As the sun begins to sink in the sky, lowering itself gently towards the sea, stillness settles over the estuary. The wind has not been strong, but its absence leaves a silence into which even the smallest sounds filter. From the balcony overlooking the soft mud of the empty seabed, I can now hear the gentle roar of the ocean as it endlessly throws itself at the sand, only to retreat again moments later. The tide has turned and the sea is creeping its way into the estuary, a silent predator invading the mudflats.
Overhead, the sky is violet, streaked with a million rose and gold coloured hues. Seagulls squawk as they head back towards the beach and the feast that awaits them there, carelessly left by daytime picnickers. I turn towards a scratching sound below, and watch as a family of quail bustle up the dusty gravel driveway, darting in and out of the scrub. The fluffy grey chicks scurry this way and that as their mother tries to herd them towards their evening resting place.
The manuka in front of me shakes its branches as a kereru- native wood pigeon- swoops down. The spindly branches seem too fragile to bear the weight of so plump a bird, yet somehow they do, bending as the white-breasted creature strips the new young leaves. In the twilight its jade green plumage glows.
I look over the estuary, almost full now, at the bush-covered hills beyond. Directly opposite I can see the small lights from the campsite, can picture the families there, gathered around their lanterns under the canvas awnings, playing cards or reading as they ignore the scuffles and whispers of the children not sleeping in the tent behind them. Further along is the ocean, growing dark now, Kaka Point silhouetted against the sky. The ancient pohutakawas at the top reach skywards, their gnarled branches grasping at the stars. Against the last light on the horizon I can see the black shapes of the water taxis and yachts, moored now, silent and bobbing sleepily on the gentle swell.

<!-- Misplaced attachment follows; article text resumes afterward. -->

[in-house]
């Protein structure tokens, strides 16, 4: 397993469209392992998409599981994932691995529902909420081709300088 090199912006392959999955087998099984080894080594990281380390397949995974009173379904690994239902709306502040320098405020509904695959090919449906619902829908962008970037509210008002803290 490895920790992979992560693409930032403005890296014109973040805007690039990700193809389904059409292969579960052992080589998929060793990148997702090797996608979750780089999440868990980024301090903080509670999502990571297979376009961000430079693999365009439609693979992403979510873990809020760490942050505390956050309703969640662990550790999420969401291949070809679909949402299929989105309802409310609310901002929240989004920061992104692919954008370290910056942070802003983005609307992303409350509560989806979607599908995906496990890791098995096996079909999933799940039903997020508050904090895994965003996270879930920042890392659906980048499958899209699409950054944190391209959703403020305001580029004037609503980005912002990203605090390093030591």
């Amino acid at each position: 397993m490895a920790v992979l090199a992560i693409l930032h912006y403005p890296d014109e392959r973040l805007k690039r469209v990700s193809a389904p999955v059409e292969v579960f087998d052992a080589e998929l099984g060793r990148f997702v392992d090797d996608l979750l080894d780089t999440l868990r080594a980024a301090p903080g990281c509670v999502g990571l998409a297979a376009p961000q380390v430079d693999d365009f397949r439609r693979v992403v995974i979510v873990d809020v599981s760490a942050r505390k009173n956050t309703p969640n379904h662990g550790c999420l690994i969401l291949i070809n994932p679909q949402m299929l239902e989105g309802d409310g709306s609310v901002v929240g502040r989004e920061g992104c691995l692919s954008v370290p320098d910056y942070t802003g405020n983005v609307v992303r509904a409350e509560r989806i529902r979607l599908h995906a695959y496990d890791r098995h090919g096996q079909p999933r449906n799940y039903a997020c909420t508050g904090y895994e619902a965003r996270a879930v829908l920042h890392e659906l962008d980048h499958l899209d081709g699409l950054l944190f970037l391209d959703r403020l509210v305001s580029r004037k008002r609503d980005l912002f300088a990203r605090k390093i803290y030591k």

From next door comes the throb of bass, the teenagers celebrating the last weekend of freedom before school starts. Later there will be shouting, laughter, fighting, as the flagons empty, but for now the low thrum of their music is not intrusive. In fact, the chattering of the penguins under the house is more distracting, their cries harsh as they slide their way down towards the estuary. A lone pukeko adds its voice to the chorus, startling the kereru who flaps away, emerald wing so close to my head that I can feel the displaced air as it passes.
The sun has disappeared completely, leaving only faint smears of lemony light in the sky. Stars have appeared, exploding out of nowhere to scatter themselves across the darkening sky. The scent of smoke fills my nostrils, barbecuing meat from somewhere beyond our house. The clink of glass reminds me of my wine, and I reach for the glass, now slick with condensation, and sip at the cool, buttery chardonnay, made with grapes grown not ten minutes from here. I settle back to enjoy the clear, still Kaiteriteri night.